The reason you don't think it's even close to a two way street is precisely due to the fact that the necessities of rural living are subsidized.
If they weren't, cost of living would skyrocket... and suddenly, all natural resources would be unaffordable to most people in urban areas.
This fundamentally doesn't make any sense. Say current subsidies to rural areas are $X. Those are clearly enough to get people to live there, work in agriculture, mining, etc. If the subsidies went away, then prices for some goods would rise, but they wouldn't rise by, in aggregate, any more than $X, by definition.
As you state, current subsidies of $X are clearly enough to get people to live there and do work. If the subsidies went away, then Y% of the workers (guessing close to 100%, but that's just a guess) would also go away, resulting in the prices for some goods to approach infinity -- those goods being tied to energy production, food production, and the like.
This would eventually balance by wages for some of the jobs increasing such that some of Y would return to work, increasing costs of products Z, which would then go back to the urban areas at adjusted market value A.
The end result would be that instead of things like milk and electricity being at prices low income wage earners in the city can afford, it would be set at higher values.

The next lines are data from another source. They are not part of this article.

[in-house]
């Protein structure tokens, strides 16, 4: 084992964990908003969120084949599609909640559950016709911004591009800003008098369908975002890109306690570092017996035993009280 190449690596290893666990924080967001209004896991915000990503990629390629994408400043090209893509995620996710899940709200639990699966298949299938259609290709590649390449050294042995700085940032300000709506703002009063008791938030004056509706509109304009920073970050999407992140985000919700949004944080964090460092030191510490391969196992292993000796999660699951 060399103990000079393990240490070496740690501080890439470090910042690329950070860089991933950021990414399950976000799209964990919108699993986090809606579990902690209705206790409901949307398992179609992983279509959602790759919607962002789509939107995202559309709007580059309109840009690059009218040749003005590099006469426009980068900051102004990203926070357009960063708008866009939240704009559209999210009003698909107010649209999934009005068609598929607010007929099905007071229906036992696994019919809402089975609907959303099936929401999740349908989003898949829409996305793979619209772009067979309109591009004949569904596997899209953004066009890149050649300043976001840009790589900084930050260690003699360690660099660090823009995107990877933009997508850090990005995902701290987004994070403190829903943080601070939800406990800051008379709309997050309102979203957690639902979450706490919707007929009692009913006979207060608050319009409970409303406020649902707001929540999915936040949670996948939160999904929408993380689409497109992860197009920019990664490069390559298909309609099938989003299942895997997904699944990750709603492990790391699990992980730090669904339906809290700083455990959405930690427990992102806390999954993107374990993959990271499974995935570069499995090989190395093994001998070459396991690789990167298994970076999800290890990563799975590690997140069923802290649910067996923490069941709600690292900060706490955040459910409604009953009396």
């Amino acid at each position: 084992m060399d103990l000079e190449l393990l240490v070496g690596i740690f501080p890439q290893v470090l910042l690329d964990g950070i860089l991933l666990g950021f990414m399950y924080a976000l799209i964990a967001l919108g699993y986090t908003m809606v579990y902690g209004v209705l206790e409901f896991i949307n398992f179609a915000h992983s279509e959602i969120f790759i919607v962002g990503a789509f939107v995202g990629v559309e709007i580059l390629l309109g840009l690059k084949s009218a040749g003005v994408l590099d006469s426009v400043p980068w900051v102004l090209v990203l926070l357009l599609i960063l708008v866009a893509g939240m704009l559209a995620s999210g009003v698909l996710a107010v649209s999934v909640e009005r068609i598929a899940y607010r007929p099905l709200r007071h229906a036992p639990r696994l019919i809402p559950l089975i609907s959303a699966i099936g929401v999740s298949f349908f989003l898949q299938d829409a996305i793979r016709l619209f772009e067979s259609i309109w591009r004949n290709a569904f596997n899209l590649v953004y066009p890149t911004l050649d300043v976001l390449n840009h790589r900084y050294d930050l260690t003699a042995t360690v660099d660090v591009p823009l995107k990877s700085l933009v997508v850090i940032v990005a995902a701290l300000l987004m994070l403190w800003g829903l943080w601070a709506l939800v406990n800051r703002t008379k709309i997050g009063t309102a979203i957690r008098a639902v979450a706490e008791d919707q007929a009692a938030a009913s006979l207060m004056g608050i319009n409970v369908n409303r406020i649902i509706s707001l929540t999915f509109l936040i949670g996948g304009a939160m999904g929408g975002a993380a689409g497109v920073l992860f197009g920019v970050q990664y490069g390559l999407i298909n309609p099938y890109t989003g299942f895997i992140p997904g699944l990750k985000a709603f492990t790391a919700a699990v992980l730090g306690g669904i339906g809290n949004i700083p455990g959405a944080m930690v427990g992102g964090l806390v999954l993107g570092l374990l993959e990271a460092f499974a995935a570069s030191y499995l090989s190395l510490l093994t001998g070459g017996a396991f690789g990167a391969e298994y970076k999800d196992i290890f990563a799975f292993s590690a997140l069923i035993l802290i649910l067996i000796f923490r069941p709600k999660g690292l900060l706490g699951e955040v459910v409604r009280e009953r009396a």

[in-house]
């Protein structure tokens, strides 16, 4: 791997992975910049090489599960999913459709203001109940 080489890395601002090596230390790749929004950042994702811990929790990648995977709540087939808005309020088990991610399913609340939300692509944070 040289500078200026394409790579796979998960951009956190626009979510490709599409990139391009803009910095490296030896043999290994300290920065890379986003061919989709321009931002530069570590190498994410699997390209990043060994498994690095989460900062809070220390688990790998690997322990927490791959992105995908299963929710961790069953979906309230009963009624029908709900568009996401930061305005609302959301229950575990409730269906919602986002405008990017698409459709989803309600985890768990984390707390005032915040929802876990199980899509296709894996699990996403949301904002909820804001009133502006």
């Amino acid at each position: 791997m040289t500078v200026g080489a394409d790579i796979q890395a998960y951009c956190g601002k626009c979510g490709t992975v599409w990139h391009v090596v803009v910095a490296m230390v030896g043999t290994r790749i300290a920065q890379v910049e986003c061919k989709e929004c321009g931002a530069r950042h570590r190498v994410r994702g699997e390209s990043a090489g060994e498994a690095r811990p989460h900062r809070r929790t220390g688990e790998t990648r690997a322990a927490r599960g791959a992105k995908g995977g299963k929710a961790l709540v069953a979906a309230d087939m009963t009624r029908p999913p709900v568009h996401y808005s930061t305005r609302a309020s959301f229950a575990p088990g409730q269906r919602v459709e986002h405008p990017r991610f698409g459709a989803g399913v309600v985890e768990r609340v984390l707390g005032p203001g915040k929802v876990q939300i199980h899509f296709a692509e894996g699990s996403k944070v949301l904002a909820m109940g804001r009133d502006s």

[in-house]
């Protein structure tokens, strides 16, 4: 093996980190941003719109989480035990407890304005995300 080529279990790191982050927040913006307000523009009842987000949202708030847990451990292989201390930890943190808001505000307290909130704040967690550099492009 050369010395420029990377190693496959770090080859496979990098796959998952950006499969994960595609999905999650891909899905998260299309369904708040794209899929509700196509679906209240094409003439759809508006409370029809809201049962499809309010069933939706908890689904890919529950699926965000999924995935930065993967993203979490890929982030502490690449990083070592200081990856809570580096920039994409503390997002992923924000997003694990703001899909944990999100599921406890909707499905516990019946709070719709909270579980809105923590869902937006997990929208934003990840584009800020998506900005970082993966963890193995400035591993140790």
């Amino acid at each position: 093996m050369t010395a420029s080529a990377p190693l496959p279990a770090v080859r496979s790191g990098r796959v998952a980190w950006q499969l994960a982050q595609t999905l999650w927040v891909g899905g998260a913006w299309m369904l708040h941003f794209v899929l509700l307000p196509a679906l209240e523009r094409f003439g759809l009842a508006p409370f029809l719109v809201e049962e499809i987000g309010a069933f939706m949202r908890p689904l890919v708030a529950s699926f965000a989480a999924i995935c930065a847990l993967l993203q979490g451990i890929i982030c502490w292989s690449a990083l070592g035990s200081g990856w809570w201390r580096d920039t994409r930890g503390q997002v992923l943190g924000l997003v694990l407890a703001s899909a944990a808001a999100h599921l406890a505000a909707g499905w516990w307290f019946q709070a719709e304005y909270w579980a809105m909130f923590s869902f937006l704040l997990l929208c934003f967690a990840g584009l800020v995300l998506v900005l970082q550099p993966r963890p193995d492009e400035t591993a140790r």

The result of that is that the minimum wage floor would need to be increased so that the urban support workers could afford to make a living. This means that urban products and services would increase in price.
Basically, keeping rural costs low subsidizes the few so that each person up the line who takes a cut of the profits is taking a cut of a smaller pie, keeping cost of living lower. Increase the costs of the initial resources, and you create relative scarcity and create accumulation of wealth at the top of the monetary chain.
How does this not fundamentally make sense? It even follows the laws of physics -- we don't live in a world with no friction, and if you increase the coefficient at the start, the point at which things come to a standstill via waste energy happens much sooner.